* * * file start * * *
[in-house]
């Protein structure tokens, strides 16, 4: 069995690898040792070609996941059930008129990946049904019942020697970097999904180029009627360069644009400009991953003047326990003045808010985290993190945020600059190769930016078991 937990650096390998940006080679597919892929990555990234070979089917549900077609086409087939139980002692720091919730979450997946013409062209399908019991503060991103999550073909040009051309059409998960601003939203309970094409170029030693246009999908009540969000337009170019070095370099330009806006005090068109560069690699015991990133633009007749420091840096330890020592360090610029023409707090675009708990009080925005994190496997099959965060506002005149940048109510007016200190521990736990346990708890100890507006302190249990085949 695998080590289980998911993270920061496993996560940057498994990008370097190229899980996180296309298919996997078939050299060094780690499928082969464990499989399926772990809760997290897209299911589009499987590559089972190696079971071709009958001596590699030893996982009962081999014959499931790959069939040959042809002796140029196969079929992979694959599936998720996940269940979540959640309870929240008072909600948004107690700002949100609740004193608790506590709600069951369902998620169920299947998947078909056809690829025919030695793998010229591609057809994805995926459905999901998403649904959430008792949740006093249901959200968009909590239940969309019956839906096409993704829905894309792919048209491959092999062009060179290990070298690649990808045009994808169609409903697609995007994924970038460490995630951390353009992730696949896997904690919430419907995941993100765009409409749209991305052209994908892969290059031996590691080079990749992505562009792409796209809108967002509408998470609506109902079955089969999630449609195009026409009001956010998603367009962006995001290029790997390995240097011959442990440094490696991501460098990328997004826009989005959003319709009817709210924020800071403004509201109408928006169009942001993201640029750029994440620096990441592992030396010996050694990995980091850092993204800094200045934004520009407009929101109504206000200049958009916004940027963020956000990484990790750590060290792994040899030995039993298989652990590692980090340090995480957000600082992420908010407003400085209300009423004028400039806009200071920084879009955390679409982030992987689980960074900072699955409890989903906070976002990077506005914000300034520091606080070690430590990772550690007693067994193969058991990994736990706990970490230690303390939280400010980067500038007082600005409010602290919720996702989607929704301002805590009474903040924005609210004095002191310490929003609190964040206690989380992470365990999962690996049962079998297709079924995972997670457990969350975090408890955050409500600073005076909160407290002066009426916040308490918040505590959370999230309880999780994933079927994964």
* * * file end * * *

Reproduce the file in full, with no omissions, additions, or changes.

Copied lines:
[in-house]
């Protein structure tokens, strides 16, 4: 069995690898040792070609996941059930008129990946049904019942020697970097999904180029009627360069644009400009991953003047326990003045808010985290993190945020600059190769930016078991 937990650096390998940006080679597919892929990555990234070979089917549900077609086409087939139980002692720091919730979450997946013409062209399908019991503060991103999550073909040009051309059409998960601003939203309970094409170029030693246009999908009540969000337009170019070095370099330009806006005090068109560069690699015991990133633009007749420091840096330890020592360090610029023409707090675009708990009080925005994190496997099959965060506002005149940048109510007016200190521990736990346990708890100890507006302190249990085949 695998080590289980998911993270920061496993996560940057498994990008370097190229899980996180296309298919996997078939050299060094780690499928082969464990499989399926772990809760997290897209299911589009499987590559089972190696079971071709009958001596590699030893996982009962081999014959499931790959069939040959042809002796140029196969079929992979694959599936998720996940269940979540959640309870929240008072909600948004107690700002949100609740004193608790506590709600069951369902998620169920299947998947078909056809690829025919030695793998010229591609057809994805995926459905999901998403649904959430008792949740006093249901959200968009909590239940969309019956839906096409993704829905894309792919048209491959092999062009060179290990070298690649990808045009994808169609409903697609995007994924970038460490995630951390353009992730696949896997904690919430419907995941993100765009409409749209991305052209994908892969290059031996590691080079990749992505562009792409796209809108967002509408998470609506109902079955089969999630449609195009026409009001956010998603367009962006995001290029790997390995240097011959442990440094490696991501460098990328997004826009989005959003319709009817709210924020800071403004509201109408928006169009942001993201640029750029994440620096990441592992030396010996050694990995980091850092993204800094200045934004520009407009929101109504206000200049958009916004940027963020956000990484990790750590060290792994040899030995039993298989652990590692980090340090995480957000600082992420908010407003400085209300009423004028400039806009200071920084879009955390679409982030992987689980960074900072699955409890989903906070976002990077506005914000300034520091606080070690430590990772550690007693067994193969058991990994736990706990970490230690303390939280400010980067500038007082600005409010602290919720996702989607929704301002805590009474903040924005609210004095002191310490929003609190964040206690989380992470365990999962690996049962079998297709079924995972997670457990969350975090408890955050409500600073005076909160407290002066009426916040308490918040505590959370999230309880999780994933079927994964």